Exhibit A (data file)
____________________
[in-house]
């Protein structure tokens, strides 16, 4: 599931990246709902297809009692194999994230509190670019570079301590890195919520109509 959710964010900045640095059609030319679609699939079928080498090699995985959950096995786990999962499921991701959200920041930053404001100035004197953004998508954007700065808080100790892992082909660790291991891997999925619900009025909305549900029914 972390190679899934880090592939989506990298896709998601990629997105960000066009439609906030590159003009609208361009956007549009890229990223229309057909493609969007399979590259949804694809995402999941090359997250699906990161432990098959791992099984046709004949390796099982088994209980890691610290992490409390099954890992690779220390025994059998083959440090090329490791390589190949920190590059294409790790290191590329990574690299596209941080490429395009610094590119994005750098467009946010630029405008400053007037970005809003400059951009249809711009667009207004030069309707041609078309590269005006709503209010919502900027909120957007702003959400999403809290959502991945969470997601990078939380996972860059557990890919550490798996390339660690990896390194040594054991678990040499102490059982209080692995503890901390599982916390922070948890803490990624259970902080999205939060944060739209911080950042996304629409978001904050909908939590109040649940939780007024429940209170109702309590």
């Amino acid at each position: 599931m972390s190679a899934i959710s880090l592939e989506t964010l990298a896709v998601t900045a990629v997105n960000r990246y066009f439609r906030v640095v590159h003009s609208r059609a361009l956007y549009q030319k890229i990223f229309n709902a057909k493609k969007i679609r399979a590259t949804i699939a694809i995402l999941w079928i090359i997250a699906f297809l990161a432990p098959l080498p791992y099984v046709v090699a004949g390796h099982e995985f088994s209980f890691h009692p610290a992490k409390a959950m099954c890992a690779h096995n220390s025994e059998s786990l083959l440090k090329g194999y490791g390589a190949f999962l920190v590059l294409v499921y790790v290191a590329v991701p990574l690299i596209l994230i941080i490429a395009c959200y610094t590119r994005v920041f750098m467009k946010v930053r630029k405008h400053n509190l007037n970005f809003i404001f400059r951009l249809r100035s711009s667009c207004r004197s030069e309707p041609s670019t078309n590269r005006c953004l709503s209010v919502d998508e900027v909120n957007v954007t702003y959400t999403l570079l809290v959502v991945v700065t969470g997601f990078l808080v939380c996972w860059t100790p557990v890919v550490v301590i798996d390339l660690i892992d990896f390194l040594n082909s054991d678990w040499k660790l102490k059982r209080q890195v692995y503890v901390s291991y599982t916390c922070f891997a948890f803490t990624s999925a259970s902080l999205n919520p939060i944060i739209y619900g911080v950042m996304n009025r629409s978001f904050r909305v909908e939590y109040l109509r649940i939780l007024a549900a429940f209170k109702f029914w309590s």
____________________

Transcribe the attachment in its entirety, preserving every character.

[in-house]
């Protein structure tokens, strides 16, 4: 599931990246709902297809009692194999994230509190670019570079301590890195919520109509 959710964010900045640095059609030319679609699939079928080498090699995985959950096995786990999962499921991701959200920041930053404001100035004197953004998508954007700065808080100790892992082909660790291991891997999925619900009025909305549900029914 972390190679899934880090592939989506990298896709998601990629997105960000066009439609906030590159003009609208361009956007549009890229990223229309057909493609969007399979590259949804694809995402999941090359997250699906990161432990098959791992099984046709004949390796099982088994209980890691610290992490409390099954890992690779220390025994059998083959440090090329490791390589190949920190590059294409790790290191590329990574690299596209941080490429395009610094590119994005750098467009946010630029405008400053007037970005809003400059951009249809711009667009207004030069309707041609078309590269005006709503209010919502900027909120957007702003959400999403809290959502991945969470997601990078939380996972860059557990890919550490798996390339660690990896390194040594054991678990040499102490059982209080692995503890901390599982916390922070948890803490990624259970902080999205939060944060739209911080950042996304629409978001904050909908939590109040649940939780007024429940209170109702309590």
């Amino acid at each position: 599931m972390s190679a899934i959710s880090l592939e989506t964010l990298a896709v998601t900045a990629v997105n960000r990246y066009f439609r906030v640095v590159h003009s609208r059609a361009l956007y549009q030319k890229i990223f229309n709902a057909k493609k969007i679609r399979a590259t949804i699939a694809i995402l999941w079928i090359i997250a699906f297809l990161a432990p098959l080498p791992y099984v046709v090699a004949g390796h099982e995985f088994s209980f890691h009692p610290a992490k409390a959950m099954c890992a690779h096995n220390s025994e059998s786990l083959l440090k090329g194999y490791g390589a190949f999962l920190v590059l294409v499921y790790v290191a590329v991701p990574l690299i596209l994230i941080i490429a395009c959200y610094t590119r994005v920041f750098m467009k946010v930053r630029k405008h400053n509190l007037n970005f809003i404001f400059r951009l249809r100035s711009s667009c207004r004197s030069e309707p041609s670019t078309n590269r005006c953004l709503s209010v919502d998508e900027v909120n957007v954007t702003y959400t999403l570079l809290v959502v991945v700065t969470g997601f990078l808080v939380c996972w860059t100790p557990v890919v550490v301590i798996d390339l660690i892992d990896f390194l040594n082909s054991d678990w040499k660790l102490k059982r209080q890195v692995y503890v901390s291991y599982t916390c922070f891997a948890f803490t990624s999925a259970s902080l999205n919520p939060i944060i739209y619900g911080v950042m996304n009025r629409s978001f904050r909305v909908e939590y109040l109509r649940i939780l007024a549900a429940f209170k109702f029914w309590s």